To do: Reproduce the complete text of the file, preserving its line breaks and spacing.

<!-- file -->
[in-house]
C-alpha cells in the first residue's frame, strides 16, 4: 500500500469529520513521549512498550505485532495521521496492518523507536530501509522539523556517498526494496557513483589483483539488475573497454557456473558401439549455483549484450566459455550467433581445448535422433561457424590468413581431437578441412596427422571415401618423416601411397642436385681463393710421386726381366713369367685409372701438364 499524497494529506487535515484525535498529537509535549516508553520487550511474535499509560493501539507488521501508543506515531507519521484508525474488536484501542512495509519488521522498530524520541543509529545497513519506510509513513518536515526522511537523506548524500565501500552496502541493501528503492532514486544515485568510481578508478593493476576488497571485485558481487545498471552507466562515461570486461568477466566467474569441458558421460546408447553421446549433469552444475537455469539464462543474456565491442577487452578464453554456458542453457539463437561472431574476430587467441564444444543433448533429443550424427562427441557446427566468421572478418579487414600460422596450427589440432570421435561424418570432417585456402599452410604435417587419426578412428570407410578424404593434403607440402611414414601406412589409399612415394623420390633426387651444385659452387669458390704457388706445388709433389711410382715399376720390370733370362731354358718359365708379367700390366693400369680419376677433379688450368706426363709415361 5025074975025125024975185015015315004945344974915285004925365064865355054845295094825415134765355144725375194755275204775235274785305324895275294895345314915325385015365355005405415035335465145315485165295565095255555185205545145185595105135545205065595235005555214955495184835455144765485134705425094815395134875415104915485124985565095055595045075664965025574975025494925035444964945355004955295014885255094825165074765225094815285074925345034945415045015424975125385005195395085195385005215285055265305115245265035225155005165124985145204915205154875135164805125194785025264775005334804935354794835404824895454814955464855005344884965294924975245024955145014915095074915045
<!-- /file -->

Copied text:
[in-house]
C-alpha cells in the first residue's frame, strides 16, 4: 500500500469529520513521549512498550505485532495521521496492518523507536530501509522539523556517498526494496557513483589483483539488475573497454557456473558401439549455483549484450566459455550467433581445448535422433561457424590468413581431437578441412596427422571415401618423416601411397642436385681463393710421386726381366713369367685409372701438364 499524497494529506487535515484525535498529537509535549516508553520487550511474535499509560493501539507488521501508543506515531507519521484508525474488536484501542512495509519488521522498530524520541543509529545497513519506510509513513518536515526522511537523506548524500565501500552496502541493501528503492532514486544515485568510481578508478593493476576488497571485485558481487545498471552507466562515461570486461568477466566467474569441458558421460546408447553421446549433469552444475537455469539464462543474456565491442577487452578464453554456458542453457539463437561472431574476430587467441564444444543433448533429443550424427562427441557446427566468421572478418579487414600460422596450427589440432570421435561424418570432417585456402599452410604435417587419426578412428570407410578424404593434403607440402611414414601406412589409399612415394623420390633426387651444385659452387669458390704457388706445388709433389711410382715399376720390370733370362731354358718359365708379367700390366693400369680419376677433379688450368706426363709415361 5025074975025125024975185015015315004945344974915285004925365064865355054845295094825415134765355144725375194755275204775235274785305324895275294895345314915325385015365355005405415035335465145315485165295565095255555185205545145185595105135545205065595235005555214955495184835455144765485134705425094815395134875415104915485124985565095055595045075664965025574975025494925035444964945355004955295014885255094825165074765225094815285074925345034945415045015424975125385005195395085195385005215285055265305115245265035225155005165124985145204915205154875135164805125194785025264775005334804935354794835404824895454814955464855005344884965294924975245024955145014915095074915045